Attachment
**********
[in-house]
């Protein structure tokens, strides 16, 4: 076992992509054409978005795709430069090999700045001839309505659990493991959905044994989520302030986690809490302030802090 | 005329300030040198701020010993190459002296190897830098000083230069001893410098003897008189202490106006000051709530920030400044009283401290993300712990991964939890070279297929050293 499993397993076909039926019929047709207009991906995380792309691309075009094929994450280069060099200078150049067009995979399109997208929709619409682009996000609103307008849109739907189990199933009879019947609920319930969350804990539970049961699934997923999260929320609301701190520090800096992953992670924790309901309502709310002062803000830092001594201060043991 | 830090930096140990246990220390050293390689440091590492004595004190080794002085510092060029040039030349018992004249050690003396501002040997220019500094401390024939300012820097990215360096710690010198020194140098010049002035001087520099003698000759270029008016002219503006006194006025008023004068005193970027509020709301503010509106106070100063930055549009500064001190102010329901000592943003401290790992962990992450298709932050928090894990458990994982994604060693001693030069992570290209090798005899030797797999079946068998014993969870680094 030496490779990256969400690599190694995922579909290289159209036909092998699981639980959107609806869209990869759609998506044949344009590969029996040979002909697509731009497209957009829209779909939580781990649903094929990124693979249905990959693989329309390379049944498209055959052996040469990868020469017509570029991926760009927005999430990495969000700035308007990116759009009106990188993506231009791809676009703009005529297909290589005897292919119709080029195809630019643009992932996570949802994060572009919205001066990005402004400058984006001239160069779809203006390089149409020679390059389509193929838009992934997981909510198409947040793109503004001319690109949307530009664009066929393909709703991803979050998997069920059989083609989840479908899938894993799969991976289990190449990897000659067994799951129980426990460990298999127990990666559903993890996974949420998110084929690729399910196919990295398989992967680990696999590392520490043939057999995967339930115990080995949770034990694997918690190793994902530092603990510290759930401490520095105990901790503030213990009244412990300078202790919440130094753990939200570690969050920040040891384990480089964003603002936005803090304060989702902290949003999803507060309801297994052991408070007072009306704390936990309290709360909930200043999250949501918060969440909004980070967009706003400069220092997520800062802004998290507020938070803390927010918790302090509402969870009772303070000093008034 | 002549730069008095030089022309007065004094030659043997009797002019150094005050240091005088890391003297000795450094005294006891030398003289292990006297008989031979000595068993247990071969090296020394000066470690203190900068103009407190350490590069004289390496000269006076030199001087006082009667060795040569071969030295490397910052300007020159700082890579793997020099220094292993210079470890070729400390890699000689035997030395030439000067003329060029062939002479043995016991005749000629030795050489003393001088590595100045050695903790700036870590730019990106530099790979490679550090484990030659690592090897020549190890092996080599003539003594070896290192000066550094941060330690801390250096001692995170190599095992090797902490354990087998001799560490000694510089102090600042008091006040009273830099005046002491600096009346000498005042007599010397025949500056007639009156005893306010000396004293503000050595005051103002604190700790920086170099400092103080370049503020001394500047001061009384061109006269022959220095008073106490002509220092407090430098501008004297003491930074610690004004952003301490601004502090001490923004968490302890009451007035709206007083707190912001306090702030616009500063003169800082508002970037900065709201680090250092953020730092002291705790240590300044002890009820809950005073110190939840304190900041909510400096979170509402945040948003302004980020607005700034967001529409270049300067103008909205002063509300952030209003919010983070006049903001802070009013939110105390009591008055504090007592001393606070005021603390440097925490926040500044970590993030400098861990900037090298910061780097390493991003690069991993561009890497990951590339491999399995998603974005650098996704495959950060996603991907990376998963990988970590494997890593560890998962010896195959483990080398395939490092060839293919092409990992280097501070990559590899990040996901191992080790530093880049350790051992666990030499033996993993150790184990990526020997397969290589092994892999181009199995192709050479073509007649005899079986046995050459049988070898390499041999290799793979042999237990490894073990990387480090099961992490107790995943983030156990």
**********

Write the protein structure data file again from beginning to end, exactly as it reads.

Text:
[in-house]
């Protein structure tokens, strides 16, 4: 076992992509054409978005795709430069090999700045001839309505659990493991959905044994989520302030986690809490302030802090 | 005329300030040198701020010993190459002296190897830098000083230069001893410098003897008189202490106006000051709530920030400044009283401290993300712990991964939890070279297929050293 499993397993076909039926019929047709207009991906995380792309691309075009094929994450280069060099200078150049067009995979399109997208929709619409682009996000609103307008849109739907189990199933009879019947609920319930969350804990539970049961699934997923999260929320609301701190520090800096992953992670924790309901309502709310002062803000830092001594201060043991 | 830090930096140990246990220390050293390689440091590492004595004190080794002085510092060029040039030349018992004249050690003396501002040997220019500094401390024939300012820097990215360096710690010198020194140098010049002035001087520099003698000759270029008016002219503006006194006025008023004068005193970027509020709301503010509106106070100063930055549009500064001190102010329901000592943003401290790992962990992450298709932050928090894990458990994982994604060693001693030069992570290209090798005899030797797999079946068998014993969870680094 030496490779990256969400690599190694995922579909290289159209036909092998699981639980959107609806869209990869759609998506044949344009590969029996040979002909697509731009497209957009829209779909939580781990649903094929990124693979249905990959693989329309390379049944498209055959052996040469990868020469017509570029991926760009927005999430990495969000700035308007990116759009009106990188993506231009791809676009703009005529297909290589005897292919119709080029195809630019643009992932996570949802994060572009919205001066990005402004400058984006001239160069779809203006390089149409020679390059389509193929838009992934997981909510198409947040793109503004001319690109949307530009664009066929393909709703991803979050998997069920059989083609989840479908899938894993799969991976289990190449990897000659067994799951129980426990460990298999127990990666559903993890996974949420998110084929690729399910196919990295398989992967680990696999590392520490043939057999995967339930115990080995949770034990694997918690190793994902530092603990510290759930401490520095105990901790503030213990009244412990300078202790919440130094753990939200570690969050920040040891384990480089964003603002936005803090304060989702902290949003999803507060309801297994052991408070007072009306704390936990309290709360909930200043999250949501918060969440909004980070967009706003400069220092997520800062802004998290507020938070803390927010918790302090509402969870009772303070000093008034 | 002549730069008095030089022309007065004094030659043997009797002019150094005050240091005088890391003297000795450094005294006891030398003289292990006297008989031979000595068993247990071969090296020394000066470690203190900068103009407190350490590069004289390496000269006076030199001087006082009667060795040569071969030295490397910052300007020159700082890579793997020099220094292993210079470890070729400390890699000689035997030395030439000067003329060029062939002479043995016991005749000629030795050489003393001088590595100045050695903790700036870590730019990106530099790979490679550090484990030659690592090897020549190890092996080599003539003594070896290192000066550094941060330690801390250096001692995170190599095992090797902490354990087998001799560490000694510089102090600042008091006040009273830099005046002491600096009346000498005042007599010397025949500056007639009156005893306010000396004293503000050595005051103002604190700790920086170099400092103080370049503020001394500047001061009384061109006269022959220095008073106490002509220092407090430098501008004297003491930074610690004004952003301490601004502090001490923004968490302890009451007035709206007083707190912001306090702030616009500063003169800082508002970037900065709201680090250092953020730092002291705790240590300044002890009820809950005073110190939840304190900041909510400096979170509402945040948003302004980020607005700034967001529409270049300067103008909205002063509300952030209003919010983070006049903001802070009013939110105390009591008055504090007592001393606070005021603390440097925490926040500044970590993030400098861990900037090298910061780097390493991003690069991993561009890497990951590339491999399995998603974005650098996704495959950060996603991907990376998963990988970590494997890593560890998962010896195959483990080398395939490092060839293919092409990992280097501070990559590899990040996901191992080790530093880049350790051992666990030499033996993993150790184990990526020997397969290589092994892999181009199995192709050479073509007649005899079986046995050459049988070898390499041999290799793979042999237990490894073990990387480090099961992490107790995943983030156990």